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The 1990s and 2000s were… ahem… a dark time for the horror genre. See: Leprechaun, Leprechaun 2, Leprechaun 3, Leprechaun 4: In Space, Leprechaun: In the Hood, and—almost done here—Leprechaun: Back 2 Tha Hood. I rest my case, ladies and leprechauns. The 1990s and 2000s were stuffed with extreme camp, sequels, remakes, and mostly unoriginal horror movie-making, aside from the occasional gem, like the Scream franchise or Let the Right One In.

Thankfully, the 2010s were much kinder to us thanks to an influx of new voices and studios who remind us why horror is the perfect genre for our increasingly terrifying reality. In the last decade alone, A24 gave us all-timer contenders like Hereditary and The Witch, Jason Blum brought original premises to life in Happy Death Day and The Purge, and Jordan Peele revolutionized the genre with Get Out and Us.

Now that the 2010s have upped the ante, you can expect the 2020s to keep delivering on the scares—with new movies from the minds of Blum, Peele, and more. Here are the best of the year so far, and what we’re looking forward to closer to Halloween and beyond.

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Underwater

Even though it didn’t end up being the secret Cloverfield sequel fans were hoping for, Underwater—which stars Kristen Stewart as a mechanical engineer working aboard a deep sea mining ship—ended up being a solid horror-thriller for the winter months. Plus, it turns out Underwater’s big bad monster ended up being from a different universe of existing IP altogether.

Horse Girl

Horse Girl is one of those creepy-dreamy-horror-sci-fi movies where the less you know about it going into the film, the better. We’ll tell you that it stars Alison Brie as a social outcast whose dreams start bugging her out and spinning her life out of control. Now, go watch it. And when you’re done, we’re here to help you with that WTF-level ending.

The Invisible Man (February 28)

Jason Blum-backed horror films are usually hit (Happy Death Day, Get Out) or miss (Ma, Truth or Dare), and good money is on The Invisible Man to be in the former’s camp. Elisabeth Moss stars in a film adaptation of the H.G. Wells classic, which already looks like a compelling and brutal portrait of the trauma left on victims of abusive relationships.

The Hunt (March 13)

This one’s a doozy. The Hunt—which is a satirical political thriller about elitists who hunt humans for sport—was supposed to be released in September 2019. The release date was postponed after several mass shootings in the late summer, and a ranting tweet from President Trump, who called The Hunt the product of “Liberal Hollywood.” Now, we’re getting The Hunt this March. TBD on whether or not the movie ends up being as newsworthy as its real-life backlash.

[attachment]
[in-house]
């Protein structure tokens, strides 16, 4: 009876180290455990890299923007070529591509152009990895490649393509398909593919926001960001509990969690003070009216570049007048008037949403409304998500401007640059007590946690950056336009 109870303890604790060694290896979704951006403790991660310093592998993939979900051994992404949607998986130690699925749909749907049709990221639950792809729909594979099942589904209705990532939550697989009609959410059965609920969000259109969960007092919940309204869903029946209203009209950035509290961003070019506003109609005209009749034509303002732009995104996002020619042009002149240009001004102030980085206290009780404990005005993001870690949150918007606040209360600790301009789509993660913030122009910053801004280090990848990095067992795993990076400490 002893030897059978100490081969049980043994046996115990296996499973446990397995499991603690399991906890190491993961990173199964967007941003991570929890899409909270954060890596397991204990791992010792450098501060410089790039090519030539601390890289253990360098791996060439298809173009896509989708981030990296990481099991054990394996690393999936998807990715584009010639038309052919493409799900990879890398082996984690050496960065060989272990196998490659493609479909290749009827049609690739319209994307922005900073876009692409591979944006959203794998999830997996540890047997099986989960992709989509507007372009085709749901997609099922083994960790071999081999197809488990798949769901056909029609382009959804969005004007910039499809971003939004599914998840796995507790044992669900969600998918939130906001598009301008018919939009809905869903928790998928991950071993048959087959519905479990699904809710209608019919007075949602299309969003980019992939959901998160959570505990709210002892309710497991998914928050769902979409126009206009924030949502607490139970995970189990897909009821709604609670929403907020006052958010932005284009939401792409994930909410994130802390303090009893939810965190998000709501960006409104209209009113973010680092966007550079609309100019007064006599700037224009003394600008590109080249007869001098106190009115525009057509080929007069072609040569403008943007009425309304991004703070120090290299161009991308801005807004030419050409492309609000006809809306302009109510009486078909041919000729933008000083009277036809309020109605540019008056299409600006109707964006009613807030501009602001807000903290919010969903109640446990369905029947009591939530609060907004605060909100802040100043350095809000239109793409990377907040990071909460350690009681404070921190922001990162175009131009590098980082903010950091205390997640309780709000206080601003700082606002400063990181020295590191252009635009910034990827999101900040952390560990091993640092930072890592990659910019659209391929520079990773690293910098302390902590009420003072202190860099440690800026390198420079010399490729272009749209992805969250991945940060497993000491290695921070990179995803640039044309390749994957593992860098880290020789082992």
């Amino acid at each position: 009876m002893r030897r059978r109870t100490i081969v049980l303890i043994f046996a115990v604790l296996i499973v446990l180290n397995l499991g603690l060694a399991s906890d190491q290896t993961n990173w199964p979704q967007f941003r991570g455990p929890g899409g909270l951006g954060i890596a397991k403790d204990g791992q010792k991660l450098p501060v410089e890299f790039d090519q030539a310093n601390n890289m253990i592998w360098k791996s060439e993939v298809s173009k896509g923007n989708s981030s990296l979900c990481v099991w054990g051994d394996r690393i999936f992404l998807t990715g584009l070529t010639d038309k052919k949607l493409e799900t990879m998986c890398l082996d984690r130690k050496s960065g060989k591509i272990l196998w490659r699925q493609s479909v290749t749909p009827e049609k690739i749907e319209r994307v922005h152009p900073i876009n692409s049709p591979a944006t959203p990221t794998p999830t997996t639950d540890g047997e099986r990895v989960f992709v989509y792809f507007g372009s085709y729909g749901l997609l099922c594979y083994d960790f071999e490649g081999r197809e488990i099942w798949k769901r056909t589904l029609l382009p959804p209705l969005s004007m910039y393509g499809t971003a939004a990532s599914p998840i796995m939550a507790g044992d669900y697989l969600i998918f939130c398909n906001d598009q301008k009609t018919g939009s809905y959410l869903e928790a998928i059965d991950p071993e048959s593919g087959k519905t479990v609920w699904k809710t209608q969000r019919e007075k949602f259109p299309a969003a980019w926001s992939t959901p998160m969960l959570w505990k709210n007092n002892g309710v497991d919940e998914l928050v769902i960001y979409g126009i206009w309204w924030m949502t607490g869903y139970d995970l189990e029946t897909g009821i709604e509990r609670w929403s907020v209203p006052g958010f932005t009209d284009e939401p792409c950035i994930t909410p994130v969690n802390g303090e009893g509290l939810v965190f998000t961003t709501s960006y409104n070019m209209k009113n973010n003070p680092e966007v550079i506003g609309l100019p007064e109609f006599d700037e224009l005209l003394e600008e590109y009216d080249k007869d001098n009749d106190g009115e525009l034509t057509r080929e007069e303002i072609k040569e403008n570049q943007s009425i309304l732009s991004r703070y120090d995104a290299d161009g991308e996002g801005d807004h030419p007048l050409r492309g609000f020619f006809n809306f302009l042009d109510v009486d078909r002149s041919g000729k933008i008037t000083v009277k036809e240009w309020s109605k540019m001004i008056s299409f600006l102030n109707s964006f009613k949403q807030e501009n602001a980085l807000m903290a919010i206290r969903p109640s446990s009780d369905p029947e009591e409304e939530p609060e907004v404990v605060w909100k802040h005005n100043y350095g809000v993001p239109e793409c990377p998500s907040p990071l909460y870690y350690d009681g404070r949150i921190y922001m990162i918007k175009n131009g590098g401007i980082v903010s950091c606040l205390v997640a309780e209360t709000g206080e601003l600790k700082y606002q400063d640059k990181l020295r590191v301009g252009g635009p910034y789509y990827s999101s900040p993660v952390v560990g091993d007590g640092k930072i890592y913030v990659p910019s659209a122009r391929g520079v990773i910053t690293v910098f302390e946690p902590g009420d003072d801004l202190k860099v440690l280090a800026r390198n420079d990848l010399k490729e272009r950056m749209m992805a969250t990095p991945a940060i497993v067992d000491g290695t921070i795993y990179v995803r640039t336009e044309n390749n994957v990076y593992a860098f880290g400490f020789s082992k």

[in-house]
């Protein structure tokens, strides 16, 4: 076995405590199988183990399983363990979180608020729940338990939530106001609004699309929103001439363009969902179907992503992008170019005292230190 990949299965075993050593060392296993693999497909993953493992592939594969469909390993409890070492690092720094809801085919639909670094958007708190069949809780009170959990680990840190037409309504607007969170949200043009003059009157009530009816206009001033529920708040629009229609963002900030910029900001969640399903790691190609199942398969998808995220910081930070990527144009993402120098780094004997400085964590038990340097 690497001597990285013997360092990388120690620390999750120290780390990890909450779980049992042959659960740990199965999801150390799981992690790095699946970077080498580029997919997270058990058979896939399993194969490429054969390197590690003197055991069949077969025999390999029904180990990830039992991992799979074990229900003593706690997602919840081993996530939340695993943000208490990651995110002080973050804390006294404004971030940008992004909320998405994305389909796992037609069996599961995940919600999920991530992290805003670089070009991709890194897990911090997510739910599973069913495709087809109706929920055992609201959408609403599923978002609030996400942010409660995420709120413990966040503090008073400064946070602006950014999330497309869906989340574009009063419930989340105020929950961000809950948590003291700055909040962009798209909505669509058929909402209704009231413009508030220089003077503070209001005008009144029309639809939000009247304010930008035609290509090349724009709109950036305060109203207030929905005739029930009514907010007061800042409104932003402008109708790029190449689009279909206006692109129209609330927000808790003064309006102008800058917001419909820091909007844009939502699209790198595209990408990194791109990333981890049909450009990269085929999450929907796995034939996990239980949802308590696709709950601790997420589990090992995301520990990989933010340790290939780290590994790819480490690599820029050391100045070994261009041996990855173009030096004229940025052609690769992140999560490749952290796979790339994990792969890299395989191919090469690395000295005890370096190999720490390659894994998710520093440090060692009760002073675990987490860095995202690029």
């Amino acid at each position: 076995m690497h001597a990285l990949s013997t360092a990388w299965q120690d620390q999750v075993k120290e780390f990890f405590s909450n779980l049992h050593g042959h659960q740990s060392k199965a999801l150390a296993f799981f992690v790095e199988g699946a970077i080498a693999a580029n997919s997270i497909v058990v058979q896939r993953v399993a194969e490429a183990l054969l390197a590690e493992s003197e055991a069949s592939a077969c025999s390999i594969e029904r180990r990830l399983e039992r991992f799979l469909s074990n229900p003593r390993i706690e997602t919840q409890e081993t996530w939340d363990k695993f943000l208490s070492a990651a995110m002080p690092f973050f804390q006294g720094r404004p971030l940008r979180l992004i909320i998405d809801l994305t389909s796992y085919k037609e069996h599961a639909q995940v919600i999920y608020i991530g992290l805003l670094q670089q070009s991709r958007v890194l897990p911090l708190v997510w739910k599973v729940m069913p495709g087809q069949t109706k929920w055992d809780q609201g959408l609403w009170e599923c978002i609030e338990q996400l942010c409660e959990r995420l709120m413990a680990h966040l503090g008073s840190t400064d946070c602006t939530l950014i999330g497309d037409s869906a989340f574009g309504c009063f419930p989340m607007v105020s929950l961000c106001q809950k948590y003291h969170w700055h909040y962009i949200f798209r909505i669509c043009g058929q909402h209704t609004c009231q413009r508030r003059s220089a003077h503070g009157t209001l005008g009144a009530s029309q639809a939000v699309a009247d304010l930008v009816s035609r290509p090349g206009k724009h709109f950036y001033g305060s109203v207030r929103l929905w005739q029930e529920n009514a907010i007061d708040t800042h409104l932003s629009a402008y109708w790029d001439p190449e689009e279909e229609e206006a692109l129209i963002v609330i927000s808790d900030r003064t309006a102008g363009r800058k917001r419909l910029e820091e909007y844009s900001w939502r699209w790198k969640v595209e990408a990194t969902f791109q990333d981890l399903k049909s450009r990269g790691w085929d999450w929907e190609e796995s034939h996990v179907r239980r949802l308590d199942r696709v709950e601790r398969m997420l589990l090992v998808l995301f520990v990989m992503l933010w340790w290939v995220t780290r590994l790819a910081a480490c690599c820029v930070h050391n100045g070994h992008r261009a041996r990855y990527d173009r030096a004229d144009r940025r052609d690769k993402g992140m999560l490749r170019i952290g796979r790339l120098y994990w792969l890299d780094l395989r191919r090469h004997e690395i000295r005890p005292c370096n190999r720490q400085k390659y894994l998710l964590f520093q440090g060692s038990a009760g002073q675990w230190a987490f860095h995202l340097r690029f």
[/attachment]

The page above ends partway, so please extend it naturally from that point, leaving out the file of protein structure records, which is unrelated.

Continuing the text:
A Quiet Place Part II (March 20)

A Quiet Place was one of the biggest breakout films of the 2010s horror-film renaissance—which is saying a lot when you can stand out among the Babadooks of the world. This year, director John Krasinski is returning to helm its sequel, which will follow the Abbott family as they try to survive in a post-apocalyptic world inhabited by sound-sensitive monsters.

Antebellum (April 24)

If any movie on this list has a shot at being the next Get Out-level breakout, Antebellum is it. The first trailer—which shows Janelle Monáe as an author trapped in a nightmarish reality set in the past—already promises an eerie mystery reminiscent of Peele’s breakout 2017 hit. Plus: Monáe crossing over into the horror-film world? Sign us up.

Spiral (May 15)

We’ve had nine (nine!) Saw movies since the franchise’s first outing in 2004. That’s like, four too many, at least. If anyone’s going to make number ten worth seeing, it’s Chris Rock—who’s launching a quasi-reboot as the executive producer and star of Spiral, which has been described as from “the book of Saw.” Let the games begin! (Or something like that.)

The Green Knight (Summer 2020)

You thought we were going to finish this list without an A24 scream-fest, didn’t you? The studio behind Hereditary and Midsommar will release The Green Knight later this year. The film follows King Arthur’s nephew, played by Dev Patel, who goes on a terrifying journey to face off against the legendary Green Knight.

Candyman (June 12)

Jordan Peele + horror is already a virtual guarantee of best-of-the-year quality at this point. If you need more selling on the movie, here it is: Peele co-wrote a sequel to one of the genre’s classics (Candyman is pulling a Halloween and ignoring the not-as-good ’90s sequels). The original follows a grad student as she discovers the Candyman, an urban legend who turns out to be a real, terrifying figure who begins stalking her.

Halloween Kills (October 16)

Usually when horror-genre icons like Jason Vorhees or Freddy Krueger return for one! more! money-grabbing outing, we’re usually left wishing they had stayed in the grave, or wherever spooky big-bads go when they’re defeated. Surprisingly, that wasn’t the case for 2018’s Halloween, which saw Jamie Lee Curtis reprise her role as Laurie for a rematch against Michael Myers. Now, the two will have another go at it in Halloween Kills—which producer Jason Blum is hyping as “the 2018 movie on speed.”

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